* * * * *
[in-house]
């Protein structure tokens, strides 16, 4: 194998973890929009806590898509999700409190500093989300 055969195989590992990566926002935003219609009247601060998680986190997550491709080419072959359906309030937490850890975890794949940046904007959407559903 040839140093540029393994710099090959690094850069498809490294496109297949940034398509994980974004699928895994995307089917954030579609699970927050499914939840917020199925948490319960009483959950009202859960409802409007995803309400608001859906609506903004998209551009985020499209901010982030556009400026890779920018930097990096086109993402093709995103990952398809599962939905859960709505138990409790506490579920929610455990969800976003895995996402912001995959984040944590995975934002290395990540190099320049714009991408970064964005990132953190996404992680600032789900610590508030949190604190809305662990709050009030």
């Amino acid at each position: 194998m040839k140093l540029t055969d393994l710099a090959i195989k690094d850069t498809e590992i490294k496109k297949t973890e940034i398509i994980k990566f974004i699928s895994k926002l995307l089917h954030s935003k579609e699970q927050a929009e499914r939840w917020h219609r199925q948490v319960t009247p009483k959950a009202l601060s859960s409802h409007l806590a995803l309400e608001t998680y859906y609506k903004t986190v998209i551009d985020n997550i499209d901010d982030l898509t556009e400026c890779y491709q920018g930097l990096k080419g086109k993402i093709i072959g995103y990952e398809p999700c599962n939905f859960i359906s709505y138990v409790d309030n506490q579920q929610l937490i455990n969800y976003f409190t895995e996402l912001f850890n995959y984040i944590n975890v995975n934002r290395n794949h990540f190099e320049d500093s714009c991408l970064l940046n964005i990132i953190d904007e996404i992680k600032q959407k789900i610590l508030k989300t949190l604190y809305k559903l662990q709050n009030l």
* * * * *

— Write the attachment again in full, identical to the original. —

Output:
[in-house]
């Protein structure tokens, strides 16, 4: 194998973890929009806590898509999700409190500093989300 055969195989590992990566926002935003219609009247601060998680986190997550491709080419072959359906309030937490850890975890794949940046904007959407559903 040839140093540029393994710099090959690094850069498809490294496109297949940034398509994980974004699928895994995307089917954030579609699970927050499914939840917020199925948490319960009483959950009202859960409802409007995803309400608001859906609506903004998209551009985020499209901010982030556009400026890779920018930097990096086109993402093709995103990952398809599962939905859960709505138990409790506490579920929610455990969800976003895995996402912001995959984040944590995975934002290395990540190099320049714009991408970064964005990132953190996404992680600032789900610590508030949190604190809305662990709050009030």
């Amino acid at each position: 194998m040839k140093l540029t055969d393994l710099a090959i195989k690094d850069t498809e590992i490294k496109k297949t973890e940034i398509i994980k990566f974004i699928s895994k926002l995307l089917h954030s935003k579609e699970q927050a929009e499914r939840w917020h219609r199925q948490v319960t009247p009483k959950a009202l601060s859960s409802h409007l806590a995803l309400e608001t998680y859906y609506k903004t986190v998209i551009d985020n997550i499209d901010d982030l898509t556009e400026c890779y491709q920018g930097l990096k080419g086109k993402i093709i072959g995103y990952e398809p999700c599962n939905f859960i359906s709505y138990v409790d309030n506490q579920q929610l937490i455990n969800y976003f409190t895995e996402l912001f850890n995959y984040i944590n975890v995975n934002r290395n794949h990540f190099e320049d500093s714009c991408l970064l940046n964005i990132i953190d904007e996404i992680k600032q959407k789900i610590l508030k989300t949190l604190y809305k559903l662990q709050n009030l």